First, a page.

It turns out the recipe is traceable to a German movie called Bella Martha (2001) where, yes, the romantic lead is Italian (No Reservations explicitly credits itself as a remake). The more Italians I get to know the more impatient I get with this Northern stereotype of them as uncomplicated joy-living children of love and nature, put on earth as an antidote to Germanic-Anglo-Saxon inhibition (even E.M. Forster, a humane and insightful writer, was guilty). Barzini put paid to this nonsense more than forty years ago, but some myths are too cuddly (and condescending) to die, I guess.

The other striking meme of movies like these is the need for the authors to tie themselves in knots to refute fundamental facts of the context. Ratatouille is totally entangled in the contradiction between the philosophy of its eminence grise that “anyone can cook” and the plot’s dependence on the fact that, no they can’t!, and the idea of cooking as an enormously refined, specialized, and competitive elite enterprise, not to mention the reality of rats in the human world. Finding Nemo had to “sivilize” the sharks into a twelve-step program that would obviously lead to their starvation; The Lion King just dances around what lions actually eat, namely most of the rest of the cast. Willing suspension of disbelief is one thing, but ludicrous upending of the structure of the natural world is maybe pushing it.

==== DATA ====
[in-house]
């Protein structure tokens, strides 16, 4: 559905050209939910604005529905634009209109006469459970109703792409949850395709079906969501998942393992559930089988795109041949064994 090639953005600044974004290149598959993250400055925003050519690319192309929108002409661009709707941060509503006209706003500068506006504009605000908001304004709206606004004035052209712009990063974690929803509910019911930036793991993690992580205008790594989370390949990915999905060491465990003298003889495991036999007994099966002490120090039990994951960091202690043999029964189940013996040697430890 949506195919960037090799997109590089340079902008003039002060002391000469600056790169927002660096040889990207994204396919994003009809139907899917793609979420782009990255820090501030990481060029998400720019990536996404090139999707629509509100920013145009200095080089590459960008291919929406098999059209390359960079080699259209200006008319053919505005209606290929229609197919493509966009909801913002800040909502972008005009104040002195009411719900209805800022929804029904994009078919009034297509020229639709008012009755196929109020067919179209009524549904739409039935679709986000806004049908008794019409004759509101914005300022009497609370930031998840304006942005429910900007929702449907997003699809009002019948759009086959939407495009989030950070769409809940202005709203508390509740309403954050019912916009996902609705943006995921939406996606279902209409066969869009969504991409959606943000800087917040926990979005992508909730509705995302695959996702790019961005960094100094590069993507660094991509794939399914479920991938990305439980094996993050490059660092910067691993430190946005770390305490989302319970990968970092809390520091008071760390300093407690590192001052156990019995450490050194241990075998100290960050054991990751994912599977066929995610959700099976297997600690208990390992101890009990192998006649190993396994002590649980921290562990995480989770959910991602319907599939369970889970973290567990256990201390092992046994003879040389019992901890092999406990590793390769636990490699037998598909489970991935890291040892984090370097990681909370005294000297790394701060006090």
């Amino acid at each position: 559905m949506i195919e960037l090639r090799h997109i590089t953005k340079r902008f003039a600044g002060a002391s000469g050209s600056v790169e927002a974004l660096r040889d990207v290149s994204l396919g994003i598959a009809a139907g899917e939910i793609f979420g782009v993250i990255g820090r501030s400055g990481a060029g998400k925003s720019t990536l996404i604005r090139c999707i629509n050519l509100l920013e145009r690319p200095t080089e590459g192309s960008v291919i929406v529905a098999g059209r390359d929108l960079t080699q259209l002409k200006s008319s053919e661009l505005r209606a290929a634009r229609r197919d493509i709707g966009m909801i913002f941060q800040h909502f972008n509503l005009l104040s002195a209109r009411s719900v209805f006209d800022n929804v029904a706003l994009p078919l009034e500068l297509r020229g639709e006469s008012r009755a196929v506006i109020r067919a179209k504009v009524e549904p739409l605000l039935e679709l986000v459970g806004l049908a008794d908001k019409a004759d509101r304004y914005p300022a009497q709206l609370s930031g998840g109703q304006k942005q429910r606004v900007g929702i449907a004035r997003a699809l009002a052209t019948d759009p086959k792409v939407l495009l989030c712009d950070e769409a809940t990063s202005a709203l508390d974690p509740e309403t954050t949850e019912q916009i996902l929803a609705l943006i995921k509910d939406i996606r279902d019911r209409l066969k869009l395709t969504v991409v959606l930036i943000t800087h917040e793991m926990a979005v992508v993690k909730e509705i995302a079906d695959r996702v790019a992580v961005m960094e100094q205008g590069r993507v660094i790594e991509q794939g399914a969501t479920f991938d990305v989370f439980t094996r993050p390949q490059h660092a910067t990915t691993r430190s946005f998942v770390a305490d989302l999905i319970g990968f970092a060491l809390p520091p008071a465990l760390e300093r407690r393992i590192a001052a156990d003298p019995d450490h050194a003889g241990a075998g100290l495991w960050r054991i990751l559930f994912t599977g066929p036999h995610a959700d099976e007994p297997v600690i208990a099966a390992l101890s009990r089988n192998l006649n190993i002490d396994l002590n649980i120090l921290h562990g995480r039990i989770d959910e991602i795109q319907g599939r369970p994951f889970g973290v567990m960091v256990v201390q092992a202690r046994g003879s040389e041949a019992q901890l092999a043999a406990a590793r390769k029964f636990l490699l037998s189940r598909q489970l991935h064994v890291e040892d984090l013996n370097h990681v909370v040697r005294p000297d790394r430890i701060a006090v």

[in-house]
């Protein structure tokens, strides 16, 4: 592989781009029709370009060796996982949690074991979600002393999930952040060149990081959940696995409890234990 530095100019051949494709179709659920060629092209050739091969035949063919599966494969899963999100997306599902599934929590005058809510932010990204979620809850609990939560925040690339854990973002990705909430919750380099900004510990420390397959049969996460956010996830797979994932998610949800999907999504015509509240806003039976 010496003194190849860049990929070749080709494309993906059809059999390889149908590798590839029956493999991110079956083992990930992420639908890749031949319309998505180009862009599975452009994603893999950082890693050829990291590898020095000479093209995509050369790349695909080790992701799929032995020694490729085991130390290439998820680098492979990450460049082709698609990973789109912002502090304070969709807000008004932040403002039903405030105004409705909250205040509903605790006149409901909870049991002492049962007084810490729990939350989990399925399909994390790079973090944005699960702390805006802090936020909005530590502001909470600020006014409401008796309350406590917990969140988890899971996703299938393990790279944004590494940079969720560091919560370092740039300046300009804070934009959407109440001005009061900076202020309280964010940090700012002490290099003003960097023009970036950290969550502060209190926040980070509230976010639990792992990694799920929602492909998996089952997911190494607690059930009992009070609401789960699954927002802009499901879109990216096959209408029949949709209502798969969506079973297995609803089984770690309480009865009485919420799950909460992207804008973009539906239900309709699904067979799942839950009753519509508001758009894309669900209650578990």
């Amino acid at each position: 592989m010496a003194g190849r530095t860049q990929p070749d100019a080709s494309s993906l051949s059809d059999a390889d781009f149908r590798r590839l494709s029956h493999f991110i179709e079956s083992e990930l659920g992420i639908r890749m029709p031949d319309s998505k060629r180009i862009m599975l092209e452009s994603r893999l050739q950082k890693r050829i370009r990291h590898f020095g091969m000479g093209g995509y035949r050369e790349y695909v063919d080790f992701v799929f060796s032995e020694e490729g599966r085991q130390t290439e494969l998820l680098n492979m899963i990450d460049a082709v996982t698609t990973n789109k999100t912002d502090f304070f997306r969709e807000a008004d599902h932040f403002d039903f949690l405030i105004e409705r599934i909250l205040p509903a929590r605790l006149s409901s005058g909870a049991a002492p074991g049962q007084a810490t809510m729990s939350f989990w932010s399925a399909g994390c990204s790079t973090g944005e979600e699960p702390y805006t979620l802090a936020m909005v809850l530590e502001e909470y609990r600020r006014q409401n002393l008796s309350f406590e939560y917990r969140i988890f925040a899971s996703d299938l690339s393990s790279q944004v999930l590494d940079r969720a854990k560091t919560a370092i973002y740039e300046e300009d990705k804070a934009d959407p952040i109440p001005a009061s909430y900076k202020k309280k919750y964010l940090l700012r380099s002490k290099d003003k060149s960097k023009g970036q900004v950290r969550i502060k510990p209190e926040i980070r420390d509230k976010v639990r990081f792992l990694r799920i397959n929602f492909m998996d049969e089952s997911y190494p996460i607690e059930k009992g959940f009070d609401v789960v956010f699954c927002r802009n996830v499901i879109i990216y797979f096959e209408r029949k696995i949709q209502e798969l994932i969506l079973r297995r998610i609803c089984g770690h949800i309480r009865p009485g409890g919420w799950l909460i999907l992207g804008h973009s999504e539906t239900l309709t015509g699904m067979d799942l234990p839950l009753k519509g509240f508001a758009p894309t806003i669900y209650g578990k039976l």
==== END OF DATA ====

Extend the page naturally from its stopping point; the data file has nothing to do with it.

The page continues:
I wonder to what degree Pixar and Castle Rock realized they were plowing the same field at the same time. Will the foodie become a standardized genre like the western with versions, contra-foodies, and the like? Will kids be asking for aprons and toques for Christmas instead of cap guns? Who will be its Sergio Leone and its Eastwood?

Cinema news: OWALW on DVD

Oh! What a Lovely War, an extraordinary movie from 1969 that records the first world war as a musical using actual songs from the period and real historical speeches and documents, intercutting fantasy scenes on the (now destroyed 🙁 ) West Pier at Brighton with “realistic” battle footage, is just recently available on DVD ($13 at Amazon). This is a flawed masterpiece, with emphasis on the latter; an all-star production (both ways: most of the many important parts are played by stars, and most of the stars of British cinema appear to be in the cast) , a powerful and bitter anti-war message with Brechtian irony and humor, echoes of lots of other historic movies (for example, Olivier’s Henry V, with its cutting from stage to realism). It’s notable for registering the real horror of violent death (cf. M and its famous rolling ball scene) without showing it at all, triggering our own imagination by the occasional appearance on screen of blood-red poppies.

And of course bitterly relevant today, even if what we’re embroiled in in Iraq can no longer be called a war.